'Along Comes Mary' Songwriter Was A Lost Talent Of The 1960s

Feb 19, 2013
Originally published on February 19, 2013 6:42 pm
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A story now about a man who wrote one big musical hit. His name was Tandyn Almer.


BLOCK: The Association took that song, "Along Comes Mary," to number seven on the pop chart in 1966. It was their first hit. The songwriter, Tandyn Almer, died last month. He was 70 years old. On the line to tell us his story is Parke Puterbaugh. He's a former editor at Rolling Stone, and he struck up a phone friendship with Tandyn Almer late in his life. Welcome to the program.

PARKE PUTERBAUGH: Good to be here.

BLOCK: There's so much going on in that song, "Along Comes Mary." It actually seems in that part we just heard that The Association can barely even get the words out there, so many of them piled together.

PUTERBAUGH: Well, it is a breathless set of lyrics. There's a lot of harmonic complexity, so it was a pretty challenging piece of music, especially for the time.

BLOCK: And "Along Comes Mary," the title gives an indication of some of the controversy that arose about this song and what it was about.

PUTERBAUGH: Well, Mary was a thinly veiled reference to marijuana. And he slipped this one in a pretty unsuspectingly.

BLOCK: Some of the lyrics: Along comes Mary, does she want to set them free, let them see reality.

PUTERBAUGH: From where she got her name.

BLOCK: Mm-hmm. Do you have a favorite line in the song?

PUTERBAUGH: I think it's a line that goes - yeah, when vague desire is the fire in the eyes...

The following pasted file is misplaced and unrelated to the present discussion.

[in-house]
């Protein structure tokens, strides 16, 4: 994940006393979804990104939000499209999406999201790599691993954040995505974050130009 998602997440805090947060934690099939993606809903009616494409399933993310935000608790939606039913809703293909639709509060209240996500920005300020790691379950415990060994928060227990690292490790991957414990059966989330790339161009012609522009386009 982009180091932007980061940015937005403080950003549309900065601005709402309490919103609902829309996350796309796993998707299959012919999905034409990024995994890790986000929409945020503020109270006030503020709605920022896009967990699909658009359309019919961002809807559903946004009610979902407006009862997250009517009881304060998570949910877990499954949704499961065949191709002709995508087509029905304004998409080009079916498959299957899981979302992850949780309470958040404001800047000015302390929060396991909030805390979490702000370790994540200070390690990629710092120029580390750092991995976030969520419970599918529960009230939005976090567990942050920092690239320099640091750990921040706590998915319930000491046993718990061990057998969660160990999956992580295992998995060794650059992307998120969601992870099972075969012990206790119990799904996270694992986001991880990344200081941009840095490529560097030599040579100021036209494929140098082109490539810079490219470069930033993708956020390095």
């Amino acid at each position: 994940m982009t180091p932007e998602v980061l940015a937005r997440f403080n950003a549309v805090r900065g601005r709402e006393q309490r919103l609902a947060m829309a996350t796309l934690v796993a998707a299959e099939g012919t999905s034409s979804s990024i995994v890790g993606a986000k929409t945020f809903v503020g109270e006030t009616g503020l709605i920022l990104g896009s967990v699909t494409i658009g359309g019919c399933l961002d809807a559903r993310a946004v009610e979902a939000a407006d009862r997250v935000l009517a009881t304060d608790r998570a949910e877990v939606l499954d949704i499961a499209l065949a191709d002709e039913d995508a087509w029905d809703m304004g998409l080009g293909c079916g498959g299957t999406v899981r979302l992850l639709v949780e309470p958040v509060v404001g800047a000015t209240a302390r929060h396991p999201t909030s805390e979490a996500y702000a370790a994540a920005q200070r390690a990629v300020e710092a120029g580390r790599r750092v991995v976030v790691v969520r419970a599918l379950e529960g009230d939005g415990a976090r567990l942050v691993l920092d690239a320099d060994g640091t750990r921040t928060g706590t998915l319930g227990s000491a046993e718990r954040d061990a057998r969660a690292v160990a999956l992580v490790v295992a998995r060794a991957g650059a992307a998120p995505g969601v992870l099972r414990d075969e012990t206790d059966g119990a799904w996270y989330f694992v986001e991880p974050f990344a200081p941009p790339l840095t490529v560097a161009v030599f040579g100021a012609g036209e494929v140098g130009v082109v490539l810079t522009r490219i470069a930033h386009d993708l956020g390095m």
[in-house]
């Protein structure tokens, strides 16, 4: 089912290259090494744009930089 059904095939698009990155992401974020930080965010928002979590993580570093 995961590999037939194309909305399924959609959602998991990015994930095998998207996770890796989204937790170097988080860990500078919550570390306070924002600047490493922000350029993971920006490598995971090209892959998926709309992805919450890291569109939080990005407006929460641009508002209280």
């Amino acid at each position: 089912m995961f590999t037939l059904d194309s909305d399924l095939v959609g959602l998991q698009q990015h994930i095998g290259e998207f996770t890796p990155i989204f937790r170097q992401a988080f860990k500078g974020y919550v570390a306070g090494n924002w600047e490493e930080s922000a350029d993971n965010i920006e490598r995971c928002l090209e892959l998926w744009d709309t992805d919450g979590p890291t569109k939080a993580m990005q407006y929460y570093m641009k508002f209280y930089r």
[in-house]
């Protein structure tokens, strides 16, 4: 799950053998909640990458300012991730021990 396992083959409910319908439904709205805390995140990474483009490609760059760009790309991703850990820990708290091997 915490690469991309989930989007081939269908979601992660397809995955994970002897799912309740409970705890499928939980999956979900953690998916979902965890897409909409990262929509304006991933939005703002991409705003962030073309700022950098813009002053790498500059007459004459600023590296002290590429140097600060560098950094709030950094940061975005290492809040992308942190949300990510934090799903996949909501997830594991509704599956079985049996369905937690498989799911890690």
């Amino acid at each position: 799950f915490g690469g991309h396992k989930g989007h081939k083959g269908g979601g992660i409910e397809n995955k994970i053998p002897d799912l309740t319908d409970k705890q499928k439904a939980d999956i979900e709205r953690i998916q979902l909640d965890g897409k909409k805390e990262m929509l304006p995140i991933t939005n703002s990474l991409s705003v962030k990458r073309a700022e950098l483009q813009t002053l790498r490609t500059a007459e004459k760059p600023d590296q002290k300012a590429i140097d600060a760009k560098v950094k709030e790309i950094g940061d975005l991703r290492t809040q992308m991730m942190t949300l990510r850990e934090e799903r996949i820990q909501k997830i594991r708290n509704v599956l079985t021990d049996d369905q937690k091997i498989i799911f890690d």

BLOCK: Yeah. Well, are you serious about this? OK. We...

PUTERBAUGH: How can anybody remember the lyrics?


BLOCK: What do you hear in this song that made it a hit and that sticks with you now?

PUTERBAUGH: I hear several things going on. There is the just torrents of words and the internal rhyme and the enigmatic lyric, which are a cut above typical pop fare. Now, people like The Beatles and Bob Dylan were moving in that direction. In fact, Dylan was a big inspiration to Tandyn.


BLOCK: Was Tandyn Almer essentially one and done with this hit? I mean, he had this hit, and then kind of disappeared, became a recluse.

PUTERBAUGH: No, he wasn't one and done. In fact, he was a pretty prolific songwriter. He was a contracted songwriter. And there are many, many great songs. And to me, the puzzle is why weren't more of them recorded by other groups in the wake of "Along Comes Mary's" success?

BLOCK: He had mental health issues. He talked about being bipolar, I think.

PUTERBAUGH: Yes. And he would go in and out of phases where he could circulate easily and then just retreat.

BLOCK: What got you interested, Parke, in exploring what happened to Tandyn Almer?


PUTERBAUGH: It started out because I heard "Along Comes Mary," of course, when I was a kid. It was on the radio. And it always stuck in my mind. And then I became aware of the songs he had written with Brian Wilson that The Beach Boys recorded, and then in a very obscure single by a group called the Paper Fortress, and it was called "Sleepy Hollow People," I heard that. And I looked at the songwriting credit and saw Tandyn Almer's name. And from there, I just decided to dig. To my mind, he is really one of the lost talents of the '60s. And there is much more to be excavated and heard than the public is aware off.

BLOCK: Parke Puterbaugh, remembering the songwriter Tandyn Almer. He's written the liner notes for an upcoming collection of Tandyn Almer's songs. Tandyn Almer was 23 when he wrote "Along Comes Mary." He was 70 when he died last month. Parke, thanks so much.

PUTERBAUGH: My pleasure.


BLOCK: You are listening to ALL THINGS CONSIDERED. Transcript provided by NPR, Copyright NPR.